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Rockin' out is no sweat for mid-life minstrels

By Deborah Wolfe
June 17, 2010


Seldom do vision problems lead to one's second calling, but that is exactly what happened seven years ago when Sherre Birenbaum arrived for an appointment with her eye doctor.

"If I didn't have bad eyesight, I wouldn't have been in the band," Birenbaum said while explaining her surprising venture into live entertainment at the mid-point of her life.

The Hot Flashes
As a vocalist and lead guitar player for the five-piece "women of a certain age" band, The Hot Flashes, irenbaum regularly joins cohorts Mary Dobbs, Carol Jennings, Rose Maguire and Julie Moore on stage for performances that meld a broad range of artistic influences and musical genres.

Dobbs, an ophthalmic technician, co-founded the band with Jennings and worked with the doctor's office that Birenbaum visited on the day of her fateful appointment.

Since their initial rehearsal in Birenbaum's basement, the "young at heart" ensemble has won the hearts of audiences of all ages with energetic performances of jazz, rockabilly, folk and hard rock hits from their younger days.

More than just another "boomer band," music played a significant role in each of these women's lives until work and family stole their attention.

Founders, Mary Dobbs and Carol Jennings forged their friendship as members of the band, Teen Queens. Believed to be the first all-female rock group in St. Louis, the band played at the dedication ceremony for the Gateway Arch.
The Hot Flashes


"That gives you an idea how far back their friendship and their musical partnership goes," Birenbaum said.

Now pushing 60, Dobbs gained her musical knowledge literally on her father's knee. Her first professional gigs were with her father's big band and jazz trio. She went on to study bass, piano, organ, guitar and drums under notable mentors who include legendary St. Louis drummer and bandleader, Bob Kuban.

Jennings switched to trumpet and saxophone after playing piano in grade school. While studying music at Southern Illinois University, she took lessons from Susan Slaughter of the St. Louis Symphony.

United by music in their youth, Dobbs and Jennings had lost touch through the years until a traumatic event caused Dobbs to reevaluate her life choices.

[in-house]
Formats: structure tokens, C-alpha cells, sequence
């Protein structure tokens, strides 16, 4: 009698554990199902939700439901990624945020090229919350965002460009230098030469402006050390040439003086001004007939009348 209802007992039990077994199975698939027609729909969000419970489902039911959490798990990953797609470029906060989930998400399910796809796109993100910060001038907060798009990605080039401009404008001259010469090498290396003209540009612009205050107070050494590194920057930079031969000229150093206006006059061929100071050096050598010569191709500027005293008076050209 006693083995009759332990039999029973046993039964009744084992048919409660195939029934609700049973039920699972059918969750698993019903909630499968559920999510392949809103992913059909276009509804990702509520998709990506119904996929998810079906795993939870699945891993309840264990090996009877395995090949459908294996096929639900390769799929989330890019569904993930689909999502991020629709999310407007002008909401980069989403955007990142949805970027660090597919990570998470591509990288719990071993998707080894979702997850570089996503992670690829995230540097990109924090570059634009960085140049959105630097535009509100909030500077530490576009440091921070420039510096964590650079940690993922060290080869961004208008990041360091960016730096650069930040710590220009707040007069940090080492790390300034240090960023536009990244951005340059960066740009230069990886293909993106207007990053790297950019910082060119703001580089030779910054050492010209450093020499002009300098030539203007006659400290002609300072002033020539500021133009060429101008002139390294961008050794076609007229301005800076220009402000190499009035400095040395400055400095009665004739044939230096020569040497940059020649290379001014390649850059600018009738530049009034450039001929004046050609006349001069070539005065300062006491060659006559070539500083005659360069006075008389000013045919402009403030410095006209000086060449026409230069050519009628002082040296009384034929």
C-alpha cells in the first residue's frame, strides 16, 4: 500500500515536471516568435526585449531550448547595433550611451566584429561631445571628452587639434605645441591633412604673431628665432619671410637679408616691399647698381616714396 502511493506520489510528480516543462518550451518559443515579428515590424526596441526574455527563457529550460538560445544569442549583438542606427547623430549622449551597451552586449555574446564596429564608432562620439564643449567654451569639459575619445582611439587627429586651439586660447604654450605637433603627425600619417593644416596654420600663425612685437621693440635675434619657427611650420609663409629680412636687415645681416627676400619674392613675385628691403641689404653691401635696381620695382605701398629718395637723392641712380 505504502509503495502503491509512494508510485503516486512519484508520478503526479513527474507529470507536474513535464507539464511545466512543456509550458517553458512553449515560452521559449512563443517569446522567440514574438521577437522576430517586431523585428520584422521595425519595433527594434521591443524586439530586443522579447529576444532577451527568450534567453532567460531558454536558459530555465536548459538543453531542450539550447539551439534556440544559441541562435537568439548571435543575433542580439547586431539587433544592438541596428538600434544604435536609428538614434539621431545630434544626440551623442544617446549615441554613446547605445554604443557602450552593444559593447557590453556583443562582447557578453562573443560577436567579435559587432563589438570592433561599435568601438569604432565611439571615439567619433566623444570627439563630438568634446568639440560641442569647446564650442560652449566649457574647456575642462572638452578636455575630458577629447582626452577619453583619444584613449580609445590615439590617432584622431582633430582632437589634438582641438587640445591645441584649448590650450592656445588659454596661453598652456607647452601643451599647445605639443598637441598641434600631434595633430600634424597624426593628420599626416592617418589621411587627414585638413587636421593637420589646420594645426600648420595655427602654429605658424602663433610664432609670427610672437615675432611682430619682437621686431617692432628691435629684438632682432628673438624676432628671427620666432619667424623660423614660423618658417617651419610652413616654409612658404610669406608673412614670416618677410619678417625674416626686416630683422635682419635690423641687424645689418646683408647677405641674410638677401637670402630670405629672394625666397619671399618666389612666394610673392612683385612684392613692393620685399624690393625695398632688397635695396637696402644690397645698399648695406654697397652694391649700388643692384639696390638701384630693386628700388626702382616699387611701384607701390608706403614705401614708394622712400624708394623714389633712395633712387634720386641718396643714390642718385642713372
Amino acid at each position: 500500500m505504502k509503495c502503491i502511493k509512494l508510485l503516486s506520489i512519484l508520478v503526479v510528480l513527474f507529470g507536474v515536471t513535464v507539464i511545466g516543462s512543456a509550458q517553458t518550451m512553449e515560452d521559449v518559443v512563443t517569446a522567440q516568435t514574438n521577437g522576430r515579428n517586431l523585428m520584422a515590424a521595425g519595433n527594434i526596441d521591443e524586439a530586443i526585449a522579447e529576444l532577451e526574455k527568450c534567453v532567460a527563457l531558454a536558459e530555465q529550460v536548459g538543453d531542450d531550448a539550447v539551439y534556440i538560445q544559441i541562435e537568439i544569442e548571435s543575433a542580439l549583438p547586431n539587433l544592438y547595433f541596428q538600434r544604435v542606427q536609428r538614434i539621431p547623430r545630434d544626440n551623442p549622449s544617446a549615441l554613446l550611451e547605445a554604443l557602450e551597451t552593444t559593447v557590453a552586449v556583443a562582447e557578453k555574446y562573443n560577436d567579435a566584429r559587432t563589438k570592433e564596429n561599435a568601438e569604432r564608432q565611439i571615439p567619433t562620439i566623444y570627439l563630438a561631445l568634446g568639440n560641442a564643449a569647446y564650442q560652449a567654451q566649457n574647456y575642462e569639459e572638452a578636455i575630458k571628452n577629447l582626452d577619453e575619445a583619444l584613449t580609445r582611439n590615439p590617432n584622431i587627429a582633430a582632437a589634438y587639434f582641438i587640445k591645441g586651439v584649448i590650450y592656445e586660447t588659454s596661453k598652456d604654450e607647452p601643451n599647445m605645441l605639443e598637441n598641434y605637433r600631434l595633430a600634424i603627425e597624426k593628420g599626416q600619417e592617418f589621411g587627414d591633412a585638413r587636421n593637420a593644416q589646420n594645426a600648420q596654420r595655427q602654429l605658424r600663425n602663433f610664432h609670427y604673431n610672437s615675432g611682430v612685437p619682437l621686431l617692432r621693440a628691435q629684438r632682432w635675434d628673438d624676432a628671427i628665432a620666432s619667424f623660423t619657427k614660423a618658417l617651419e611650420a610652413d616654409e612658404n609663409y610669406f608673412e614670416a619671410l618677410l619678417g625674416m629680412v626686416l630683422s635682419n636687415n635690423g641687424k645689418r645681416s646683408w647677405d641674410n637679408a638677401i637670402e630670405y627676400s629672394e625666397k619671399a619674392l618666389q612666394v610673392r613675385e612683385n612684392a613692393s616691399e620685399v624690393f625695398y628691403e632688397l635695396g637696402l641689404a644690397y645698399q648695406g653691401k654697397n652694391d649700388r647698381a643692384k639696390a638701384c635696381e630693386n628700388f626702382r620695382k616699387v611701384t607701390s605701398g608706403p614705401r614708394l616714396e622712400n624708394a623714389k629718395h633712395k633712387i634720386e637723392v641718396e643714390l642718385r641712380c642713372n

A serious auto accident in the late 1990s left Dobbs searching for ways to bring more meaning to her life.

"That's when I started thinking that life was too short for such long hours. And I began asking myself, 'What do I want to do for fun?'" Dobbs told the St. Louis Post Dispatch in 2004. "Music was the obvious answer."

Looking back to the happiest memories from her past, she reached out to an old friend in an effort to create a new beginning.

Twenty years since their days as Teen Queens, Dobbs and Jennings reunited with a plan to once again take the stage.

The Hot Flashes
Keeping an eye out for new members, the pair found another musical sister when optical company representative, Rose Maguire, mentioned her own melodic background. The daughter of a philharmonic musician mother and symphony violinist stepfather, Maguire studied piano and bassoon. She extended her training to keyboards and went on to play with several blues groups including Mr. Chesterfield and the Smokers, and the band Streamline. After forming her own group in the late 90s, Twilight Jump, Maguire entertained troops in Bahrain and the Azores during a U. S. Department of Defense tour.

An executive assistant by day, Maguire regularly joins the band on keyboards during her off-hours.

Challenged by her grade school band director that "girls shouldn't play drums" Julie Moore set her sights on drumming her way through every band, orchestra, jazz band and marching band that was offered in elementary and high school, including the Indiana All-State Orchestra. The summer before college, she played in the Imperial Guard Drum and Bugle Corps.